PhilAWARE has proven to be a vital tool for disaster managers in the Philippines since it was handed over to the government six months ago, and officials plan to use that momentum to expand the national early warning system to the subnational level.
Representatives from the Philippines Office of Civil Defense (OCD), the U.S. Agency for International Development (USAID)’s Bureau for Humanitarian Assistance (BHA) and Pacific Disaster Center (PDC) met this past week at OCD’s headquarters in Manila to discuss the successful operationalization of PhilAWARE.
Since its deployment late last year, the system helped OCD monitor and respond to Super Typhoon Rai (known locally as Odette) in December 2021 and was successfully used again for mapping the numerous landslides that occurred during Tropical Storm Agaton in April 2022. OCD’s Operations Center Chief Joemar Perez, who attended the May 23 meeting, has said PhilAWARE provided real-time tracking of Agaton’s path and helped emergency crews quickly respond with the proper resources.
“PDC was already aware of OCD’s use of PhilAWARE for recent storm events but hearing the first-hand account of how it was used by OCD’s operational staff was really impressive,” said PDC Deputy Executive Director Chris Chiesa. “OCD highlighted how much they value PhilAWARE and how helpful it has been during these past six months, especially during these two large disaster events.”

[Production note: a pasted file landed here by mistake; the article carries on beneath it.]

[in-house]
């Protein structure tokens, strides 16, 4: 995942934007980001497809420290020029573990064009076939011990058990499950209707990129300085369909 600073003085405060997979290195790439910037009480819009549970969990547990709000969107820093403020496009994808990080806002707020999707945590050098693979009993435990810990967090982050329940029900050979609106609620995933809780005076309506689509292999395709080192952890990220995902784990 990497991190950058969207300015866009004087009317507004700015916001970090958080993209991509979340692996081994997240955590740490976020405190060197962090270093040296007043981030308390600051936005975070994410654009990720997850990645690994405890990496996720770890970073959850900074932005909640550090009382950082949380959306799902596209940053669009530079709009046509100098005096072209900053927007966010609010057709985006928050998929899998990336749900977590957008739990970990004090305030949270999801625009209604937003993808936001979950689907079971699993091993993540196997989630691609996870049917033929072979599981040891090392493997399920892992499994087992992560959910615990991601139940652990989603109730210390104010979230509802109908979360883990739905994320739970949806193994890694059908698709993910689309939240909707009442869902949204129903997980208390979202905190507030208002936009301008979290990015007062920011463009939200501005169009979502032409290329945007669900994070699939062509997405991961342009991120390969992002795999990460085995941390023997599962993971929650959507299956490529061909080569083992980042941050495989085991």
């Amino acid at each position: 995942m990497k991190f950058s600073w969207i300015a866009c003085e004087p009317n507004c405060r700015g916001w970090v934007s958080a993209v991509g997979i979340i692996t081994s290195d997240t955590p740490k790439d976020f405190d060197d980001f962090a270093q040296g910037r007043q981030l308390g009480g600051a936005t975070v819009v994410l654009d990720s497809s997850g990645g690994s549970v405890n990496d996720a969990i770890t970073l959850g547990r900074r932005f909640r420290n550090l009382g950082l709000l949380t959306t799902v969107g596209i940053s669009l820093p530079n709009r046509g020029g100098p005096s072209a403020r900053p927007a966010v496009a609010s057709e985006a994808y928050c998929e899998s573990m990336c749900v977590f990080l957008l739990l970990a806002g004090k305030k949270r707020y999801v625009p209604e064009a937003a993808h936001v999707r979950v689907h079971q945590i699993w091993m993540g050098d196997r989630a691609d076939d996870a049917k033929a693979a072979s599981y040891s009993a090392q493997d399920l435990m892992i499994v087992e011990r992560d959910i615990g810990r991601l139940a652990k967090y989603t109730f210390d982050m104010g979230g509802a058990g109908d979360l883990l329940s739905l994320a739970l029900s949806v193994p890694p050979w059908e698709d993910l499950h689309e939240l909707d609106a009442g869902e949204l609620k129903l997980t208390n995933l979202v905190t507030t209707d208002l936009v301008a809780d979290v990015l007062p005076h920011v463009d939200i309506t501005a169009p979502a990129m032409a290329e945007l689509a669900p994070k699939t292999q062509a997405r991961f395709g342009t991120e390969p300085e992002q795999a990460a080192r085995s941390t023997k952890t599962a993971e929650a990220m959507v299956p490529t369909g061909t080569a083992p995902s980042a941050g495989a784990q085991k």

PhilAWARE—a custom version of PDC’s DisasterAWARE platform—was developed by the University of Hawaii’s PDC in partnership with OCD, under USAID BHA funding. The system provides hazard monitoring, early warning and advanced modeling to provide critical impact and potential needs information to aid rapid response.
Sarah Charles, who leads USAID’s BHA, attended the meeting and noted the important partnership between the U.S. government and its Philippines partners in supporting disaster risk reduction.
OCD has institutionalized the PhilAWARE system by issuing both use and staffing policy memorandums and budgeting to support the system’s ongoing costs. OCD officials say the user-friendly PhilAWARE system’s critical datasets and custom mapping capabilities allows information to be quickly and efficiently shared with other disaster management stakeholders.
A planned Phase 2 program is expected to lead to the full operationalization of PhilAWARE at the national level with OCD and other key National Disaster Risk Reduction and Management Council (NDRRMC) member agencies, a pilot expansion of PhilAWARE to the subnational level, and trainings and exercises that will build and reinforce the system’s operational capacity.
This program has been recently approved by USAID BHA and grant documents are now being prepared. The project is expected to begin in early August with a stakeholder kick-off workshop. “We look forward to PhilAWARE’s next phase to further enhance disaster risk reduction across the ASEAN (Association of Southeast Asian Nations) region,” Chiesa added.